Tuesday, March 11, 2014
By Lynn Ascrizzi / Special to the Press Herald
(Continued from page 2)
Organic blueberry grower Doug Van Horn is using varied nesting box designs for the small wild pollinators.
Organic blueberry grower Doug Van Horn, left, and Frank Drummond, an insect ecologist at the University of Maine at Orono, inspect a nesting box for native bees at Twitchell Hill Farm in Montville.
Lynn Ascrizzi photos
MAINE ORGANIC FARMERS AND GARDENERS recommends "Farming for Bees: Guidelines for Providing Native Bee Habitat on Farms," by Mace Vaughan, Matthew Shepherd, Claire Kremen and Scott Hoffman Black, 2007, The Xerces Society. The 43-page book is available as a pdf download or to buy ($15).
AVERY YALE KAMILA is on vacation. Her "Natural Foodie" column will return soon
Encouraging bee-friendly habitat is a big part of her strategy. "It's one of the reasons why I have rosa rugosa, autumn olive, wild blackberry , raspberry, lilacs, goldenrod, borage, calendula and bee balm for the native pollinators -- to feed them through their life cycle. These plants encourage bees to stay around. So, when blueberries blossom in May, I have a variety of bees -- bumblebees, sweat bees, mason bees," she said.
She also avoids using herbicides and lets foraging plants go a little wild.
"You have to consider: I may not like this weed, but what else does like it? Can I manage it in a way we can both be happy?"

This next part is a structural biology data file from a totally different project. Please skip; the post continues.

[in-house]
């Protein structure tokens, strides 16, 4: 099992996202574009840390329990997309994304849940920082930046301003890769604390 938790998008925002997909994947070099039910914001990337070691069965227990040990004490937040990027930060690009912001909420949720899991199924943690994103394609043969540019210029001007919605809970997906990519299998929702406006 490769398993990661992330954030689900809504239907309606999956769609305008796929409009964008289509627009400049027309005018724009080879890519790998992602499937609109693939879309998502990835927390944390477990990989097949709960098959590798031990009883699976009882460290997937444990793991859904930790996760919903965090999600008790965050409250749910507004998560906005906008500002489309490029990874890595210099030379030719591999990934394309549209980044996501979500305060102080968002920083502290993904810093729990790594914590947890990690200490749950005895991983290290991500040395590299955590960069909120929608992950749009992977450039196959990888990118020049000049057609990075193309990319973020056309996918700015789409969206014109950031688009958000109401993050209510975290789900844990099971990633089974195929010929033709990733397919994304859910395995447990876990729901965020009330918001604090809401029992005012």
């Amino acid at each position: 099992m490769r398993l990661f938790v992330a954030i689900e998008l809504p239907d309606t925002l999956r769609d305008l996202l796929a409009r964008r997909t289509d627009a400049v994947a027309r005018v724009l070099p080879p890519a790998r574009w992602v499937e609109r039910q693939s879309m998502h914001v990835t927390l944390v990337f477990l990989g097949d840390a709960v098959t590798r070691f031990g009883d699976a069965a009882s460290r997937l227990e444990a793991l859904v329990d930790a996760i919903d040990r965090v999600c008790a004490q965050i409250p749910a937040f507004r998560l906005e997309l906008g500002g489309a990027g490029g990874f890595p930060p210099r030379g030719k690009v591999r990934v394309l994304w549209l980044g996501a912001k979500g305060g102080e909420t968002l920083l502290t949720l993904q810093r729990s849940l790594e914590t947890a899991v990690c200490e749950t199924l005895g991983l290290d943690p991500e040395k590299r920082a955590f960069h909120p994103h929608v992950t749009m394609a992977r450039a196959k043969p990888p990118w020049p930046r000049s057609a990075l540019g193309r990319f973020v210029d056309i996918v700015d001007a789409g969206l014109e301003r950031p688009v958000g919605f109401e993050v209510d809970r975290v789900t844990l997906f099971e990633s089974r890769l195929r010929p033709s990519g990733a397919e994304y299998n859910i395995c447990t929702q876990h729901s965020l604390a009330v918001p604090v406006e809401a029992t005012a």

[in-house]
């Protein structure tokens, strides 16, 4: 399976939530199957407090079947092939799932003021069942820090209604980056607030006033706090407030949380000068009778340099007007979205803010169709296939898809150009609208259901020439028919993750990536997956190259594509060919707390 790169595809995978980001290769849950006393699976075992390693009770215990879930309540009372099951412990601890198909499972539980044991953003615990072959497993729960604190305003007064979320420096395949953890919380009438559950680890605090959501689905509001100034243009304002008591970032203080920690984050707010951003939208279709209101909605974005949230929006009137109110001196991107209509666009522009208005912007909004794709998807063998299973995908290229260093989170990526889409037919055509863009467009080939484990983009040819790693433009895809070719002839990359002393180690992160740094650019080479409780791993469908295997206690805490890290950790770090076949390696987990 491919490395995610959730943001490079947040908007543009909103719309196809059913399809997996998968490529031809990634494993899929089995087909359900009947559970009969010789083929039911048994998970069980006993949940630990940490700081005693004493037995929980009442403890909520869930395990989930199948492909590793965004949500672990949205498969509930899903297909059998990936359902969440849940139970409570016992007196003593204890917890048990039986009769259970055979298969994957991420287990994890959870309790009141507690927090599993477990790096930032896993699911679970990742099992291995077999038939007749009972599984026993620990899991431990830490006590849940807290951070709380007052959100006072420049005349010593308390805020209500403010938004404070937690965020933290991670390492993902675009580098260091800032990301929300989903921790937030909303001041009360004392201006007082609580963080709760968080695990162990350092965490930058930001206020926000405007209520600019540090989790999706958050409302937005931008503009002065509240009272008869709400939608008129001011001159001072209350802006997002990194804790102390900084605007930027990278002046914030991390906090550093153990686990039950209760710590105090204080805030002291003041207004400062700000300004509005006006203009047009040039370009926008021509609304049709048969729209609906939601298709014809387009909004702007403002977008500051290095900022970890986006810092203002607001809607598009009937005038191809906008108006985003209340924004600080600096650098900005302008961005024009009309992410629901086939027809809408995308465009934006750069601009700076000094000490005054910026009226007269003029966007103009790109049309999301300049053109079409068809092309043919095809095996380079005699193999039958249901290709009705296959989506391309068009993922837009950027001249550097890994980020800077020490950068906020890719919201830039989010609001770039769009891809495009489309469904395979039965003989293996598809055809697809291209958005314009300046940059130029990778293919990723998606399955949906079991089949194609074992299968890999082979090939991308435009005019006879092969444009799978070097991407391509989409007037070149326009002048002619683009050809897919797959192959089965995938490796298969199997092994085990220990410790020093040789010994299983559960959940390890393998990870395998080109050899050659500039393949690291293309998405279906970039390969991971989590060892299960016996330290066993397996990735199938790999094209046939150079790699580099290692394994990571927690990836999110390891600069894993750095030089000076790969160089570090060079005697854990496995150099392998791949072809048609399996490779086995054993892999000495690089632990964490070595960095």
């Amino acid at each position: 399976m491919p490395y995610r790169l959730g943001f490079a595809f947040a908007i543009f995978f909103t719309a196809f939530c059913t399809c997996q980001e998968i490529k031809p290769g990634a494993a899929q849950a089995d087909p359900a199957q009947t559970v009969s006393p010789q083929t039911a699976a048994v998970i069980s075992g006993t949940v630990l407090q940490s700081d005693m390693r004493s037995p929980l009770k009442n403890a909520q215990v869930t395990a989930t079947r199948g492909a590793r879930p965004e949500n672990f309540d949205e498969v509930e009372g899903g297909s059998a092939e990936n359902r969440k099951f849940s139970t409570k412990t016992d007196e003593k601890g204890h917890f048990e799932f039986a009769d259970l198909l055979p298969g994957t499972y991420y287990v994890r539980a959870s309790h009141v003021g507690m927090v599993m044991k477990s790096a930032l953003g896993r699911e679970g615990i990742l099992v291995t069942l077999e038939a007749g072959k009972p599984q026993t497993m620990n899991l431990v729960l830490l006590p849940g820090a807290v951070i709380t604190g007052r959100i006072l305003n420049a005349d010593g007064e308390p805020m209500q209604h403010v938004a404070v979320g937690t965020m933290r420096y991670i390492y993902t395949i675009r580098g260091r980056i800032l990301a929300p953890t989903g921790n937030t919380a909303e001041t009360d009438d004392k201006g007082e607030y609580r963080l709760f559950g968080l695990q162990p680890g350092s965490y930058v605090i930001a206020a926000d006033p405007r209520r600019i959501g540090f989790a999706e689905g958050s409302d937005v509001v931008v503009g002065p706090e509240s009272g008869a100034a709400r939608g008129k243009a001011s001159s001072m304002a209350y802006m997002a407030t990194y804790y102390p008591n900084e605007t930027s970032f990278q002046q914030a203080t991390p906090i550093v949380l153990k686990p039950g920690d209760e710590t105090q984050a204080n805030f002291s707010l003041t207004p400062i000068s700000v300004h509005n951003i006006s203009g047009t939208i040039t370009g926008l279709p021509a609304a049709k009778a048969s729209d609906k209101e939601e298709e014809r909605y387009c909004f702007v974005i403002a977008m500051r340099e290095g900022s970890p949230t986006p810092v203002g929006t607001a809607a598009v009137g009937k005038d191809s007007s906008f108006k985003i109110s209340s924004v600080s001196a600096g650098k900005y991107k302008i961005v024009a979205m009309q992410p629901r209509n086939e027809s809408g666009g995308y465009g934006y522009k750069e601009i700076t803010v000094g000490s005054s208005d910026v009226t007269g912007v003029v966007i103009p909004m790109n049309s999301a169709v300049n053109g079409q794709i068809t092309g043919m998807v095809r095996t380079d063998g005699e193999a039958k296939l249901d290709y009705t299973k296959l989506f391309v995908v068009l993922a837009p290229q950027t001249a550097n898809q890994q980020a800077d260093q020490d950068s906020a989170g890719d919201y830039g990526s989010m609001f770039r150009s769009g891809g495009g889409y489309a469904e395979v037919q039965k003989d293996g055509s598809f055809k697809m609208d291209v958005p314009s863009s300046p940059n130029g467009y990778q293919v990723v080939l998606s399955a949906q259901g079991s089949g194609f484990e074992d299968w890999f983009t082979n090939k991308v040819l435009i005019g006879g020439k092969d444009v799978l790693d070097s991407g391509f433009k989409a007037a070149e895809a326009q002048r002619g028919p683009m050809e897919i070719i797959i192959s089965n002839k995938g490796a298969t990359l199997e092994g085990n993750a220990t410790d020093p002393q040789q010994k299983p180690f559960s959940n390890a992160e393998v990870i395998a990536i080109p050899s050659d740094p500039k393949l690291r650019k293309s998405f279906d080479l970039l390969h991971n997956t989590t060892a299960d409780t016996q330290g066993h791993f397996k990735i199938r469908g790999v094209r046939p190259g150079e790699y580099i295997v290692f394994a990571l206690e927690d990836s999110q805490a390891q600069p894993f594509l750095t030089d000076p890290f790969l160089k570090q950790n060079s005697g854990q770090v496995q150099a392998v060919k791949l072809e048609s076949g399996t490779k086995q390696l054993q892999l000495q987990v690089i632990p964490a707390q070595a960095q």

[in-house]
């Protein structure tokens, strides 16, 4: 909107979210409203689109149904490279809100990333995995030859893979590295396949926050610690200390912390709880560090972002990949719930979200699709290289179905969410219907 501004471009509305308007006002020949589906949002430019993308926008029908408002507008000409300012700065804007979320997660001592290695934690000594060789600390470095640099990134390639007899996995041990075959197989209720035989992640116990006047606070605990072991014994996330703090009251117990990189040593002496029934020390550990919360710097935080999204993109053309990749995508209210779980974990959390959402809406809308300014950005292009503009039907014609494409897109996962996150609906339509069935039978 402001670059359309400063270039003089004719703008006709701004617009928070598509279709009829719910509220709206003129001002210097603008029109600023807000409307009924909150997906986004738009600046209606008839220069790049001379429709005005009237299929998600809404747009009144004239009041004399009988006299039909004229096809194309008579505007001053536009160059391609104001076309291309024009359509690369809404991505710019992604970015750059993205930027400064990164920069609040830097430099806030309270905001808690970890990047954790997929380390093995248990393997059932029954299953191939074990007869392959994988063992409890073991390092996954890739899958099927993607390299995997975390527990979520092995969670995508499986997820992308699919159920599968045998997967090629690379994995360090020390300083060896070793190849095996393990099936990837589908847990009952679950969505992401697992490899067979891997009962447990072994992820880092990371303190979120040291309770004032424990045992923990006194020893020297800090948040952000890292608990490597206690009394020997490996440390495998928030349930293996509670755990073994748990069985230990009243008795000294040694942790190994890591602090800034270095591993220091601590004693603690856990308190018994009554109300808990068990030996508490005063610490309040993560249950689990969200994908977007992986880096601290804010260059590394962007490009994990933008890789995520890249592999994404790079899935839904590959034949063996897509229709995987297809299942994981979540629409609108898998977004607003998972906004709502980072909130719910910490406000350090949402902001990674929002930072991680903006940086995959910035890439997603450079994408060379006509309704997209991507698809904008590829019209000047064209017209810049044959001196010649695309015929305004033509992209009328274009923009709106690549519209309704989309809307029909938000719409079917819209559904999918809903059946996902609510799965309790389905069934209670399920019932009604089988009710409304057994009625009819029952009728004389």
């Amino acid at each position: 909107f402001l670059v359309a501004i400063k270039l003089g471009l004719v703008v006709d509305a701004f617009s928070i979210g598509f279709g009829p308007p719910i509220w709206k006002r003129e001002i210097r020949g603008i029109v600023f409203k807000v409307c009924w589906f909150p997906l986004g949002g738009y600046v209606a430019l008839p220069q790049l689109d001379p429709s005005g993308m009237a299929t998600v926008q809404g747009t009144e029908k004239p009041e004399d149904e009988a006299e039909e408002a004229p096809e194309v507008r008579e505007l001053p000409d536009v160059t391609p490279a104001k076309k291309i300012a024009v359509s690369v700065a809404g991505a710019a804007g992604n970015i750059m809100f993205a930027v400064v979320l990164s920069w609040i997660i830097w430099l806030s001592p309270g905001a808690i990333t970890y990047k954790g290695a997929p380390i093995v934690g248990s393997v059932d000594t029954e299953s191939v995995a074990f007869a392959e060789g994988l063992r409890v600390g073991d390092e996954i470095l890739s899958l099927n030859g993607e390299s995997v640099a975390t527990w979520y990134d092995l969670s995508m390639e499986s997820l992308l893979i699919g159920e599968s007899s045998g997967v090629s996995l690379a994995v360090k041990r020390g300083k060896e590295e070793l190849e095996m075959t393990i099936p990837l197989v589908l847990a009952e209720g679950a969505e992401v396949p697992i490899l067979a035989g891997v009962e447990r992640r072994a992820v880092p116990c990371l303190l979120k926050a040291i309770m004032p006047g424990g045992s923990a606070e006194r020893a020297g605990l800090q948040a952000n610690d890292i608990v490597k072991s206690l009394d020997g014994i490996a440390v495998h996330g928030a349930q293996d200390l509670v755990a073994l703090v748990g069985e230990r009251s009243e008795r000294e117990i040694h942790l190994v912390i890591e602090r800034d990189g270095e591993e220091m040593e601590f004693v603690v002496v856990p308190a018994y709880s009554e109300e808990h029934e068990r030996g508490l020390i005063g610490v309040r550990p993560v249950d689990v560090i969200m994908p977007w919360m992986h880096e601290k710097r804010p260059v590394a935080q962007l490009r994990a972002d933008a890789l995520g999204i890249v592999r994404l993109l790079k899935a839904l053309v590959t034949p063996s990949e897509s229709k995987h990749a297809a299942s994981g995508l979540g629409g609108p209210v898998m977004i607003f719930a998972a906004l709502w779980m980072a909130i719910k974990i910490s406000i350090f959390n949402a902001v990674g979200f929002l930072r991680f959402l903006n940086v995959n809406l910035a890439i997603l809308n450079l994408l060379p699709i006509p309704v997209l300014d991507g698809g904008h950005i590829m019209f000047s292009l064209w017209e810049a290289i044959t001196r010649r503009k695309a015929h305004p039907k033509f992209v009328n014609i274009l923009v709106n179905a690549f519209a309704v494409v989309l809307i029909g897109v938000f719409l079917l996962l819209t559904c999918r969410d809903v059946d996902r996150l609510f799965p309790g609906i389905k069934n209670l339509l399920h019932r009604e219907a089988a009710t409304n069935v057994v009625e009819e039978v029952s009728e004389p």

Drummond is confident that, over the long term, a healthy population of mason bees positively affects blueberry yield.
"We have conclusive data that shows that the more native bees there are, the better the yield," he said.
The only caveat, he said, is the weather. "A winter with no snow and bitter cold can kill a lot of flower buds. If you have a nice winter and lots of bee pollinators and good flower buds, you will get a good yield. Bees like sunny weather," he said.
Van Horn, a retired Unity College math teacher, owns the blueberry field collectively with a handful of friends who once lived communally in a large, hand-built wood-and-stone house set on 70 acres of woods and fields, at the end of Twitchell Hill Road.
Recently, he used weed whackers to control weeds that grew above the low bush blueberry plants, defoliating the weeds without using chemicals.
"In the last two years, I had two crop failures, partly as a result of the weather. It got me thinking about the whole pollination thing. I decided to get into the program to encourage wild bees," he said.
Lynn Ascrizzi is a freelance writer.